The diocese currently has seven men studying for the priesthood across the seven years of formation.

One of them, Rev. Francis Coll, from Armagh will be ordained a priest
later this year, the first ordination in the diocese since 2005. Fr. Paddy is currently working with a half a dozen prospective candidates for next September, with new contacts being made every few weeks.  He attributes the upturn to several factors – not least that the Church is coming out of the huge cloud that the abuse scandals of the late nineties and early 2000’s had cast over it.  Priests themselves are more confident about their own ministry to the extent that they are beginning, once again, to invite others to consider this way of life, which is still very counter-cultural.
The current financial climate is suggested as a reason why more men might be considering vocation, but Fr. Paddy points out that Priesthood still involves significant personal sacrifices and is not for everyone.  There are stringent entry assessments, and the formation involved is demanding intellectually and personally – not to mention lengthy – normally seven years from start to finish!  One would need to be properly motivated to be able to embark on that kind of journey.  And yet the collapse of the financial institutions and systems in which so many had trusted, has shook people and brought some to ask serious questions about the meaning of their life and the values by which they live.
Among those considering priesthood now, may be men in their mid-thirties who, for one reason or another, have been working at other careers for several years, but for whom the idea of being a priest has always been at the back of their minds.  Having had the experience of life in the world of business, construction, or management, they are ready to give priesthood a shot – and the best news, Fr. Paddy states, is that they bring with them a wide variety of experience and interactions which can only help them be better priests in the future.
Fr. Paddy points out that there is no ‘Typical’ time to consider priesthood – its a response to God’s call, so that can happen anytime.  A couple of the current seminarians started immediately after second-level education, while the oldest seminarian is sixty-four, but as an active athlete, is still able to give the younger men a ‘run for their money’ so to speak.  The recent campaign ‘The Year of Vocation’ (which concludes on 3rd May) has helped highlight the need for every baptised person in the Church to follow God’s call in their lives.  This year, the students in the seminary, at Maynooth are holding the first ever ‘Open Day’ to coincide with Vocations Sunday.  Anyone who has ever thought about the priesthood or wondered what the seminary way of life would be like, are welcome to just turn up next Sunday in Maynooth – there is no need to book in advance or to tell anyone of your intention to attend.  The day begins at 2.30pm, and will include talks and a tour as well as Mass and evening meal.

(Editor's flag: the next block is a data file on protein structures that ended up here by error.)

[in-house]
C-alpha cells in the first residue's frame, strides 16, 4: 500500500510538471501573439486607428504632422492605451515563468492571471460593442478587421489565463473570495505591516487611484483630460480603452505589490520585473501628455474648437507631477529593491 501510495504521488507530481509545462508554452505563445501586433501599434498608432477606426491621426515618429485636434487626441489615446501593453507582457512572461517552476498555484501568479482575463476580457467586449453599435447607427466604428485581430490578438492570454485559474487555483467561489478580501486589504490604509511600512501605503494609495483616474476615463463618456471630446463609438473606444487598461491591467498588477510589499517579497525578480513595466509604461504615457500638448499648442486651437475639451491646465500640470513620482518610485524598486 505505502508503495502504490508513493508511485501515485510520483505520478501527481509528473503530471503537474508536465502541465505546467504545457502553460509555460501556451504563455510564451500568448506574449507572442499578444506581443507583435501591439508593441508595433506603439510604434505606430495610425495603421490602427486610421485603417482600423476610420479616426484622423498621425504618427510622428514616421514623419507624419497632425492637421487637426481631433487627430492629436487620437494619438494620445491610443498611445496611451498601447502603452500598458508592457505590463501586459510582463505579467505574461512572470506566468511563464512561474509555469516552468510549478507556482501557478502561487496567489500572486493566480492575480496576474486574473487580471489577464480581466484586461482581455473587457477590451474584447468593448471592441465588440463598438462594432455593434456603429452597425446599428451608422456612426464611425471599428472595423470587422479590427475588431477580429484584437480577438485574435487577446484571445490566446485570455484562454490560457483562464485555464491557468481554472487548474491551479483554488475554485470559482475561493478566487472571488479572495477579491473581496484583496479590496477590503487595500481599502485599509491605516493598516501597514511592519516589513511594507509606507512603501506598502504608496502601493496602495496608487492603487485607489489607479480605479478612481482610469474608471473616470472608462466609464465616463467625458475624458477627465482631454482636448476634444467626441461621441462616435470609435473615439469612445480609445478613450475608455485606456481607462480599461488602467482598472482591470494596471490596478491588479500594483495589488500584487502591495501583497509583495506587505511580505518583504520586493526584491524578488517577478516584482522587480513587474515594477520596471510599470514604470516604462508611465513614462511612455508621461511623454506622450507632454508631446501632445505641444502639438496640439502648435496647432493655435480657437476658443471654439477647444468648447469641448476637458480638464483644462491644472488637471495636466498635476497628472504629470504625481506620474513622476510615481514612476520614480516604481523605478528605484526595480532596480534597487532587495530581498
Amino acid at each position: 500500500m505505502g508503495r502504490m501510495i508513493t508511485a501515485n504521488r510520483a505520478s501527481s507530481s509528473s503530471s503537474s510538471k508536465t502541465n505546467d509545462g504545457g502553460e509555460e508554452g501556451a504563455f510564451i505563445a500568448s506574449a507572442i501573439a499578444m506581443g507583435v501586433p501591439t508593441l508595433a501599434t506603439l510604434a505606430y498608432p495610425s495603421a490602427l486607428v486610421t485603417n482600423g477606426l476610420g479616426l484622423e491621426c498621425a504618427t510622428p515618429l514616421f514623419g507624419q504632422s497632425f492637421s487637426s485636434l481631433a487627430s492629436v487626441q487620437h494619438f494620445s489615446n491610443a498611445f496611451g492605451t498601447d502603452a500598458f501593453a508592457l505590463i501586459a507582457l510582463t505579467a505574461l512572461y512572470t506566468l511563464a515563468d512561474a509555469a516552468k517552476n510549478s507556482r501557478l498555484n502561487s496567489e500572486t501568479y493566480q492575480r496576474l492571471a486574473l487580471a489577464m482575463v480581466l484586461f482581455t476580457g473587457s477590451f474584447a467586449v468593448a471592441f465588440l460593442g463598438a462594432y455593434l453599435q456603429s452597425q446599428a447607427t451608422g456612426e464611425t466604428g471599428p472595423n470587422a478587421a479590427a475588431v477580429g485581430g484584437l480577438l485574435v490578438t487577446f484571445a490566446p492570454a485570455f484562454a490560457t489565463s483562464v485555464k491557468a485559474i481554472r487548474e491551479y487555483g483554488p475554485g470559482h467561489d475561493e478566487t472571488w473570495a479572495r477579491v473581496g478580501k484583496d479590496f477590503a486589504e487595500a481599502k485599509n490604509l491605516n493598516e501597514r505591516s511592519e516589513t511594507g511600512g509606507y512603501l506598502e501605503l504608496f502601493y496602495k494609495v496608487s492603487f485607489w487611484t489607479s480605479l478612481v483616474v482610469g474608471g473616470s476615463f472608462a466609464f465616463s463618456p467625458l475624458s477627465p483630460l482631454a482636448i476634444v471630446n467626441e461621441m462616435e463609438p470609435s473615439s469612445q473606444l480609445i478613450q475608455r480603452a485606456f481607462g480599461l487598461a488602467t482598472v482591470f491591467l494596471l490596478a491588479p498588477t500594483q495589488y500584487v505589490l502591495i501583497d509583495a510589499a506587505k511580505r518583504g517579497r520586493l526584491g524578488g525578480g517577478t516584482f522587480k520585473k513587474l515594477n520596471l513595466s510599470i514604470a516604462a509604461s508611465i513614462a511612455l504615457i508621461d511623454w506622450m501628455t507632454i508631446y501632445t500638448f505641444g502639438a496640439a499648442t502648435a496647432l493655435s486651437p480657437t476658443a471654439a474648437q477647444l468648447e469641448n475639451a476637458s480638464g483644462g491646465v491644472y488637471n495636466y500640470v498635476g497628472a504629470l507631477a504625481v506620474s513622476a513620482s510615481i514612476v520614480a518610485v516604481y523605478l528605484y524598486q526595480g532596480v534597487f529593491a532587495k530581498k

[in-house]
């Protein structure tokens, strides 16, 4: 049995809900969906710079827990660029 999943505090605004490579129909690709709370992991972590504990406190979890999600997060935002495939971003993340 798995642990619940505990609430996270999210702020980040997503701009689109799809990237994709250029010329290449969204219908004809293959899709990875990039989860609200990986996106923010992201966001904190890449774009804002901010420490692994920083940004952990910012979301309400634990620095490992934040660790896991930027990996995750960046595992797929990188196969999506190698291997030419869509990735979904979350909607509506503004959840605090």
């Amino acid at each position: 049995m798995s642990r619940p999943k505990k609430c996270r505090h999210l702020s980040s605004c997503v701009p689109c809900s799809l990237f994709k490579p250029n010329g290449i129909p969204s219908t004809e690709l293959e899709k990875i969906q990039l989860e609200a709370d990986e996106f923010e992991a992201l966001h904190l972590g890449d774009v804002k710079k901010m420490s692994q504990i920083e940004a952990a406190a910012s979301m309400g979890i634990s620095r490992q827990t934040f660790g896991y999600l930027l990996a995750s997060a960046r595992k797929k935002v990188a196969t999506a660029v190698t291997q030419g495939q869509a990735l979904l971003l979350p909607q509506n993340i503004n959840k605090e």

Despite a decline in regular Mass attendance, and a welcome increase in the involvement of a highly trained laity (voluntary and waged), priests are needed today more than ever, Fr. Paddy asserts.  First and foremost in the priest’s duties is to celebrate the Mass (without the priest there can be no Eucharist), Confessions need to be heard, and the sick and dying still need to be anointed;  But in addition, priests are integral to the forming of Christian communities – which is where faith grows and develops.  In this increasingly technologically driven world communities are searching for a connection with each other, and for meaning in what they do.  The priest needs to be a builder of ‘community’ today.  There is also great support for priests – everyday thousands of people pray for their priests and pray for new vocations.  Families too are incredibly supportive of uncles, brothers or sons who decide to explore priesthood – Fr. Paddy said that he was certain that anyone choosing this path would not fall short on encouragement from those around them.
Fr. Paddy concluded by saying that this is a wonderful time to be a priest.  The Church always desires to respond to new pastoral situations, and in order to do this, good men, with great talents and a rich life experience are needed to be key members of the Christian communities of the future.  Priesthood will provide men with a challenge, but also with great satisfaction as they commit their lives to building God’s kingdom in the Archdiocese of Armagh.
Be certain of this, God is still calling!  Calling men to be priests;  to celebrate Mass & the Sacraments; to build community; to nourish souls – God could be calling you!
For more information on Vocations to the priesthood in the Archdiocese of Armagh, please contact Fr. Paddy Rushe, Diocesan Vocations Director Holy Redeemer Parochial House, Ard Easmuinn, Dundalk, Co. Louth, Ireland;   T:  042 93 34259;  E: [email protected] or on the web at or